This phenomenon is based on what linguists call “kalki” – the borrowing of phrases that are native from one language to another.

For example, “Sofía se casó con Rafael” would translate directly to “Sofía marries Rafael” instead of the conventional grammatical “Sofía marries Rafael” because in Spanish you marry with someone, no to someone.

People learning English for the first time often rely on these loans to learn a new language. However, when these idioms are translated directly, they can sometimes sound illiterate or “ungrammatical” to the ears of English speakers.

But Miami’s situation is remarkable, Carter said. The use of chalk was passed down from immigrants to second- and third-generation Americans, meaning people who grew up speaking English as a first language at the same time—or even before—they learned Spanish.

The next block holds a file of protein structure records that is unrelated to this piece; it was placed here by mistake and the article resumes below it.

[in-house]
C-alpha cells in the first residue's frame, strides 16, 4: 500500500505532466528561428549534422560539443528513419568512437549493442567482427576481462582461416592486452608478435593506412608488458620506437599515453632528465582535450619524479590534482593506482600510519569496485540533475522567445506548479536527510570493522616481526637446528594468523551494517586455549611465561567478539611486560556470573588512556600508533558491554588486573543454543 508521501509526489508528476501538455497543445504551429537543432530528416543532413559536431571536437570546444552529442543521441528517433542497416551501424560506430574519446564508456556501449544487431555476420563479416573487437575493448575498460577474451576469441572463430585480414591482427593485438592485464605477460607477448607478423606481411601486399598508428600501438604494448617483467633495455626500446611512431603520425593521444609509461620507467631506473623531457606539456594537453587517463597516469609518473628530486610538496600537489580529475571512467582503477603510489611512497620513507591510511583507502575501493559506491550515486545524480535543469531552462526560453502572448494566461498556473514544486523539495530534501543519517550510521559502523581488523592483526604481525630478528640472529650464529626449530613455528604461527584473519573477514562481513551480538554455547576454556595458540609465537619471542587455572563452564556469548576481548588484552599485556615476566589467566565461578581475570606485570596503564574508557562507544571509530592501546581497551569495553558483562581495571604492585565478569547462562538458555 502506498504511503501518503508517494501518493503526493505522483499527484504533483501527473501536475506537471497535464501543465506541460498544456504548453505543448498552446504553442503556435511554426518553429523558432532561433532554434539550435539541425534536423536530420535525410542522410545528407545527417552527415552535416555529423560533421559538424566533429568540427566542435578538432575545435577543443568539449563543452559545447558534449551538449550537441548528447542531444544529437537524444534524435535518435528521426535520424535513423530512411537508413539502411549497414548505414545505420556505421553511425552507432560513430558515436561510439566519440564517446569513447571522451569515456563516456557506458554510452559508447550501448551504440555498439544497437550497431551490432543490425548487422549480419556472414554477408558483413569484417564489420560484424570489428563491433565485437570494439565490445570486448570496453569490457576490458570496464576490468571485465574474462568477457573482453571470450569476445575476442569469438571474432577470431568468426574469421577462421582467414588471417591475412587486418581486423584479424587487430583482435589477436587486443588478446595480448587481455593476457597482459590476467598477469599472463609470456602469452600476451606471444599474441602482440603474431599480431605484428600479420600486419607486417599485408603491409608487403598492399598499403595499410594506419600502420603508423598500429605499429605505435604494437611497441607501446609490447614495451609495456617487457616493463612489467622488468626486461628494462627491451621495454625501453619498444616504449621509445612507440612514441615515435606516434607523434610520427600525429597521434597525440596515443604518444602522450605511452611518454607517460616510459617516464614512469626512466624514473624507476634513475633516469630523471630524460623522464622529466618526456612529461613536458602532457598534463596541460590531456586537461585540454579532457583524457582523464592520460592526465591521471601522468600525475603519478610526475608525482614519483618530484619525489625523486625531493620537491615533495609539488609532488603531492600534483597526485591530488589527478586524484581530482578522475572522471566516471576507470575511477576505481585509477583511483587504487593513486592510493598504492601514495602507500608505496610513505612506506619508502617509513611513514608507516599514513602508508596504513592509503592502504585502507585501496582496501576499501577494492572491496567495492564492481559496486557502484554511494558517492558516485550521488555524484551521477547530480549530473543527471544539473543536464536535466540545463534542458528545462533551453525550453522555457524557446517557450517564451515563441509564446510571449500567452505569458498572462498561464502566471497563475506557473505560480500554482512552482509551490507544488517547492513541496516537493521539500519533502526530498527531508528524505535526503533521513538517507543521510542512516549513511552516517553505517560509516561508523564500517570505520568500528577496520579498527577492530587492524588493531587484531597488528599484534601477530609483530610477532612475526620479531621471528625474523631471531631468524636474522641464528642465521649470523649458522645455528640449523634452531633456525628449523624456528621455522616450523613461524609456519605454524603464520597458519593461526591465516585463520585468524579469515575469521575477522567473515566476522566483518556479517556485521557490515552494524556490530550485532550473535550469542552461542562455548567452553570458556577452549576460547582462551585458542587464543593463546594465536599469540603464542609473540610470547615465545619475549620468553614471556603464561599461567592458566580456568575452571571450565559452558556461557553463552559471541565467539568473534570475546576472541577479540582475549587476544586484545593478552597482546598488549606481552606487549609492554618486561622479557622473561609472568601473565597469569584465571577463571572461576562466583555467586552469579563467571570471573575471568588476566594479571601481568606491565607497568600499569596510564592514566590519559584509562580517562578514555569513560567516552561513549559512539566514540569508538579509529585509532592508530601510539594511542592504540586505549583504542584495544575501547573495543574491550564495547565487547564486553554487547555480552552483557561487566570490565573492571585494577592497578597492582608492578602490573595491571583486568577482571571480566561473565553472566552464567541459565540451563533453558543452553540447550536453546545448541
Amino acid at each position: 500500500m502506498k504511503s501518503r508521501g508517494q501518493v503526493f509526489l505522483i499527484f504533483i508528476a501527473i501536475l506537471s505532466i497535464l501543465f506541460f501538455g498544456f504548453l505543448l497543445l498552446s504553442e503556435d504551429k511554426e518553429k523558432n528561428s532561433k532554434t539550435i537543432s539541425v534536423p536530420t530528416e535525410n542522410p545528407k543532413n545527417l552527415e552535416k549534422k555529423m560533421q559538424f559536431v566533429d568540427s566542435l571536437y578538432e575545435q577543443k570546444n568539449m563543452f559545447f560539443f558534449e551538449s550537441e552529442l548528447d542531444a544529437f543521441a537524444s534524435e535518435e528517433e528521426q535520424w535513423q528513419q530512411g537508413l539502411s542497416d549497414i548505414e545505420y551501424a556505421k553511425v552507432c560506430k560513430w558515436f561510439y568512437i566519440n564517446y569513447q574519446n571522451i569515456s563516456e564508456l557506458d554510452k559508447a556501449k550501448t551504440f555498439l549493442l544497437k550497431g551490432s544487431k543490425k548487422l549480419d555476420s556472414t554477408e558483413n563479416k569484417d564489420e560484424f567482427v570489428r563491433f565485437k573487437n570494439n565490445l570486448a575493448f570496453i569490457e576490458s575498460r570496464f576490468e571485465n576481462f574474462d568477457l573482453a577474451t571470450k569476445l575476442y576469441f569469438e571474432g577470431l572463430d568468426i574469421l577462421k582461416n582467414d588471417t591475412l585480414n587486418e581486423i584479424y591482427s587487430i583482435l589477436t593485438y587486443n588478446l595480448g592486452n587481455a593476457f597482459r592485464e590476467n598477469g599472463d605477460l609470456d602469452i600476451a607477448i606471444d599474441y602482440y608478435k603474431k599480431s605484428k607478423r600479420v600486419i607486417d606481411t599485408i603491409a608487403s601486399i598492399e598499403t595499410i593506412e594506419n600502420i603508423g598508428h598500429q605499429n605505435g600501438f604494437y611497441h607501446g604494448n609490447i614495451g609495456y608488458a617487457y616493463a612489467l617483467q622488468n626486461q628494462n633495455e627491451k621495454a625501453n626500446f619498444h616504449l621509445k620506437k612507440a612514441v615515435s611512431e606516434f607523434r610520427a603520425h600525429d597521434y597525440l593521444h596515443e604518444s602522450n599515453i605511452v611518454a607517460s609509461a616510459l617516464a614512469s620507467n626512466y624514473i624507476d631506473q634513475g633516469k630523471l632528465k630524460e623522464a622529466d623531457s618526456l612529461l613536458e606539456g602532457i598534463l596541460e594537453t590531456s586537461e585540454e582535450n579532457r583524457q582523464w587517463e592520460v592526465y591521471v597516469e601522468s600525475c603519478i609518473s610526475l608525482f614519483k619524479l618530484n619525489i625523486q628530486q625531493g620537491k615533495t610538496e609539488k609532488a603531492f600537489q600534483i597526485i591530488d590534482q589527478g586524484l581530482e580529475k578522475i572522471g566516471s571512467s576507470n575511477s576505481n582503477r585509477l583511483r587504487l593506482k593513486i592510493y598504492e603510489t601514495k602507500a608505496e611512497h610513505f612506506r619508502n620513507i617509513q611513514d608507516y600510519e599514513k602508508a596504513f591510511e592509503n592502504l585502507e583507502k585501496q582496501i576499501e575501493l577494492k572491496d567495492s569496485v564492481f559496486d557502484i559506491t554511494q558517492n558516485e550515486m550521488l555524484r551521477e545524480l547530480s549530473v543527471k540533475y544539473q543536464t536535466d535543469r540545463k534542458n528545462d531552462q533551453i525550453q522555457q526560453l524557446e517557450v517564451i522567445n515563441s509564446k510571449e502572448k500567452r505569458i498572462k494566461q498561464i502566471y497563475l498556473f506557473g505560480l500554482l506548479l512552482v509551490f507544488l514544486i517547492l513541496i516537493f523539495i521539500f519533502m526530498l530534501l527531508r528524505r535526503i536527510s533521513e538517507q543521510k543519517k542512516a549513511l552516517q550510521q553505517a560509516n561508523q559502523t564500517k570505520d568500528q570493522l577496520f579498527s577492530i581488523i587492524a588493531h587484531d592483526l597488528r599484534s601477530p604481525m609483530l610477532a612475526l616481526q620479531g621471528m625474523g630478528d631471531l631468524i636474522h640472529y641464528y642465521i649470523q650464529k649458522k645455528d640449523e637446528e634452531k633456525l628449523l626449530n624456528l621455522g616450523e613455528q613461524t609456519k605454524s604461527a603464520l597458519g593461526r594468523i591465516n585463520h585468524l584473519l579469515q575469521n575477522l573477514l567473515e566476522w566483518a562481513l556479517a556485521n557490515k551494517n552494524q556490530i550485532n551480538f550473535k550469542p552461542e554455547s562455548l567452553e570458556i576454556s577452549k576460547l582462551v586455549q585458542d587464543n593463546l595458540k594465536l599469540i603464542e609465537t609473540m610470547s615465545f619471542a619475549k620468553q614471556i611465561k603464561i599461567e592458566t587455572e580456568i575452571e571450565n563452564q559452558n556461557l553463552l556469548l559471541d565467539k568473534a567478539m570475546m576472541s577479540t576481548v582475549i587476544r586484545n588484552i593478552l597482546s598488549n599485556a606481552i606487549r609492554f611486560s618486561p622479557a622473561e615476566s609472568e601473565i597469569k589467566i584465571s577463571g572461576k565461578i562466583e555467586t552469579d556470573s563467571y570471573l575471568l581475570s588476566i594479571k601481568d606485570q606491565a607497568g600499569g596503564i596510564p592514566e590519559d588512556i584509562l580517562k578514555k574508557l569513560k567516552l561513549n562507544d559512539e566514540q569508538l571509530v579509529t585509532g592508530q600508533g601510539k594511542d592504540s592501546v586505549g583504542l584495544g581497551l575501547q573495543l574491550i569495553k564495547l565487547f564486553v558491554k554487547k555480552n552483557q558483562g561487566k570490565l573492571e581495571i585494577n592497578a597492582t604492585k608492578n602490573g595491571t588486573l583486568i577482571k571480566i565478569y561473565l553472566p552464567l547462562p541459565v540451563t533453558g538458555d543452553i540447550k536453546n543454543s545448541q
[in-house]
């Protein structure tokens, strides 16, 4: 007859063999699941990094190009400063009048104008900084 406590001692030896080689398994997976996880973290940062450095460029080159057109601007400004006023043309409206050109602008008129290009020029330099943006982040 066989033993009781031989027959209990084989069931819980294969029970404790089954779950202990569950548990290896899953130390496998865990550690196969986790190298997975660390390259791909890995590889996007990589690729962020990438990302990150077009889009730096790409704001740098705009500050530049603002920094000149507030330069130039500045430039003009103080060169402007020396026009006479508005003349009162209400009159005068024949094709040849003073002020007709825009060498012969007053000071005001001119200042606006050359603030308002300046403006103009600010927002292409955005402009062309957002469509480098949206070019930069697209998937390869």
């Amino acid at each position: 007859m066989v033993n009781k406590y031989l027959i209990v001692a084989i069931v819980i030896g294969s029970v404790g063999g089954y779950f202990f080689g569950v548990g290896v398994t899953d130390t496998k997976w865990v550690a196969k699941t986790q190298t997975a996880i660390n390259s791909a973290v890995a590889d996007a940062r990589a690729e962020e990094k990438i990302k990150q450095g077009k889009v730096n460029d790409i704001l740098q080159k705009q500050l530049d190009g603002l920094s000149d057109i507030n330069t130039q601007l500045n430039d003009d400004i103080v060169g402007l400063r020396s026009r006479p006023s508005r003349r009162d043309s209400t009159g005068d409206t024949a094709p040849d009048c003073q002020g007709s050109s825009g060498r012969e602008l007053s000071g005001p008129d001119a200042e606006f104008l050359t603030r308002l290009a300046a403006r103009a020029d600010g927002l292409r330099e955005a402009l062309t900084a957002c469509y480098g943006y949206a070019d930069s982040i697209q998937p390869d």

Although his study focused on Cuban Americans and Cuban immigrants, Carter said his team has heard anecdotes about other immigrant groups in Miami adopting the dialect, including those who are not of Latin American descent.

This would make sense, Carter explains, because dialect is mostly learned by peers.

Marta Valdez is a second generation Miami native. Her family immigrated from Cuba and then founded Valsan, a well-known local department store in South Florida.

Her small business, Martha of Miami, sells clothing with sayings and items specific to Miami.

“I feel like when you say you’re from Miami, people automatically assume you live on the beach, that you have a tan, that you spend all day going down Ocean Drive,” Valdez said.

But for Miami Latinos, Valdez says, the reality is the greater Miami area and the Hispanic culture that comes with it.